I came across the write-up on my 2001 recovery in the Townsend Letter online here. The key aspect cited in the article still applies: “eliminate the infection(s) that cause the antibodies, eliminate items that trigger coagulation; get assistance in reducing coagulation”
There have been some refinements on the meaning of these words — the infections have been expanded to include invasive gut bacteria (which are indeed infections).
There have been significant viable alternatives to the treatment components. Some of these changes are needed — for example, infection-specific transfer factors have disappeared from the market place. Another change is the PubMed publication of many studies of traditional medicines that appear to be as effective as prescription antibiotics and antivirals. The options for prescription treatment have not changed. The options for “alternative” treatment have increased greatly.
In 2000, I was injecting low dosage heparin, a prescription item — today, boswellia has been reported in at least one study as being as effective as heparin! Yes! No track marks from shooting up daily! 😉
In 2000, I had to take a prescription from my MD to Canada to get Lumbrokinase, a substance that dissolves fibrin deposits. Today, it is available on many web sites without prescription.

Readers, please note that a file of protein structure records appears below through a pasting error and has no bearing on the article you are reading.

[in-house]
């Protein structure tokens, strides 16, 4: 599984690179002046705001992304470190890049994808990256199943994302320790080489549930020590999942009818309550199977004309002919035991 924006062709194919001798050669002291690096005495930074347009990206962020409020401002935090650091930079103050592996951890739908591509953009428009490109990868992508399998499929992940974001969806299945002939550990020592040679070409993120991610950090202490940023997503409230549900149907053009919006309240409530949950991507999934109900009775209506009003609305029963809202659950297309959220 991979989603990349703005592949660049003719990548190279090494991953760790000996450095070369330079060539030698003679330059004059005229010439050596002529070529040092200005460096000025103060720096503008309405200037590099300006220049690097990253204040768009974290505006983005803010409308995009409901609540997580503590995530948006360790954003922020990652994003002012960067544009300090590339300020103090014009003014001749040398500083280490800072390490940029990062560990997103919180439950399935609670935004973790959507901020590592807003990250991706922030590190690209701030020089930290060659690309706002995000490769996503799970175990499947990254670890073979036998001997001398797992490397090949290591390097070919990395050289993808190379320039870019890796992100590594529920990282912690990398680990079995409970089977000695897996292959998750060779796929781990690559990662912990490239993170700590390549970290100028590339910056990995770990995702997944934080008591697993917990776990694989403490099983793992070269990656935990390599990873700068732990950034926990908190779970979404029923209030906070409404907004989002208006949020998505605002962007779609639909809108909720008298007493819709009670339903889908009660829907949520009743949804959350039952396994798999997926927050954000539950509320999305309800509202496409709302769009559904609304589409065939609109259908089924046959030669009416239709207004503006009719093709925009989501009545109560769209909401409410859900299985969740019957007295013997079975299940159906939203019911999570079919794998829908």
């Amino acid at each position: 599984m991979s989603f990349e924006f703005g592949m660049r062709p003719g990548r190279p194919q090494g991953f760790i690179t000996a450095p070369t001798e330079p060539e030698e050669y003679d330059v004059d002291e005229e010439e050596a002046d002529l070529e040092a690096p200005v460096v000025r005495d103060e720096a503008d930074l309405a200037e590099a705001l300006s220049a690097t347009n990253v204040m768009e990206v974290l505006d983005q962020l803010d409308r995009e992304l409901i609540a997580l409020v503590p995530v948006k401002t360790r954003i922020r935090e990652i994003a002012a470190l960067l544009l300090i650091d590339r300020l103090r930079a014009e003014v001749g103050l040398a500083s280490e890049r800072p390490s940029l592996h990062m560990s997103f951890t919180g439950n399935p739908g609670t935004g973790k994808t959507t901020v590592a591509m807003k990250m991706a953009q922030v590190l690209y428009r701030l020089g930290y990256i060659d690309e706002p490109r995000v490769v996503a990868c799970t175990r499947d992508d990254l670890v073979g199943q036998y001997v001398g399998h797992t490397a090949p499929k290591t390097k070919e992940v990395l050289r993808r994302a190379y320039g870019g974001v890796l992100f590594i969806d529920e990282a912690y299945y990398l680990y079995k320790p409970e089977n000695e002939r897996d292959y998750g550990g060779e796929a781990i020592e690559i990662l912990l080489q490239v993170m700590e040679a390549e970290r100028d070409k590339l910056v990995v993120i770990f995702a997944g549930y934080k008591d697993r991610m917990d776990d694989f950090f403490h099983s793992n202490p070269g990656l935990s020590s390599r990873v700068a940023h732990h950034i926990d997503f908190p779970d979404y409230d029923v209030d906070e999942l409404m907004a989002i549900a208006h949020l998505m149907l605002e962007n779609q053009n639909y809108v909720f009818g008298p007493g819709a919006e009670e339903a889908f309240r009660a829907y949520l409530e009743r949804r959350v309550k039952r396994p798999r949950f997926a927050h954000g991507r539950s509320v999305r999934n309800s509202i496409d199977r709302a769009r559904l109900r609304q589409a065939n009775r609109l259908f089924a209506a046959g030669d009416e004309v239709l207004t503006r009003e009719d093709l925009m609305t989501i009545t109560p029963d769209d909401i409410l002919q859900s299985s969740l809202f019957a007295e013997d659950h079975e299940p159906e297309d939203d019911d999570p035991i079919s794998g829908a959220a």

In 2000, I used a CFS patient in the Czech Republic to get Piracetam (where it was available over the counter). In most of Europe, it was prescription only. In the US, it was not available (except by specialized compounding pharmacies).
Unfortunately, I am still needing to drive to Canada — but this time it is to get Mutaflor, the E.Coli Nissle 1917 probiotic. The FDA deems it to be a drug at present which require years of effort to get approved for sale. In Canada and Europe, it may be easily ordered. It has been used since 1917 (just 95 years!).
Unfortunately, many of the traditional medicines are not easily available. Fortunately, many of them are available as spices and herbs from East Indian suppliers in the US in one pound bags. The pill making is a frequent evening activity.
This remains an inconvenient disease to treat!
However, the critical problem remains unchanged from 2000 — finding a MD that willing to venture off “standard medical treatment” (for CFS, this means prescribing pain killers as needed). A MD willing to enter the world of non-pharmaceutics (i.e. herbs, spices and other things) as well as going against the current fad of minimizing antibiotics usage (which may still be needed if traditional medicines are ineffective)..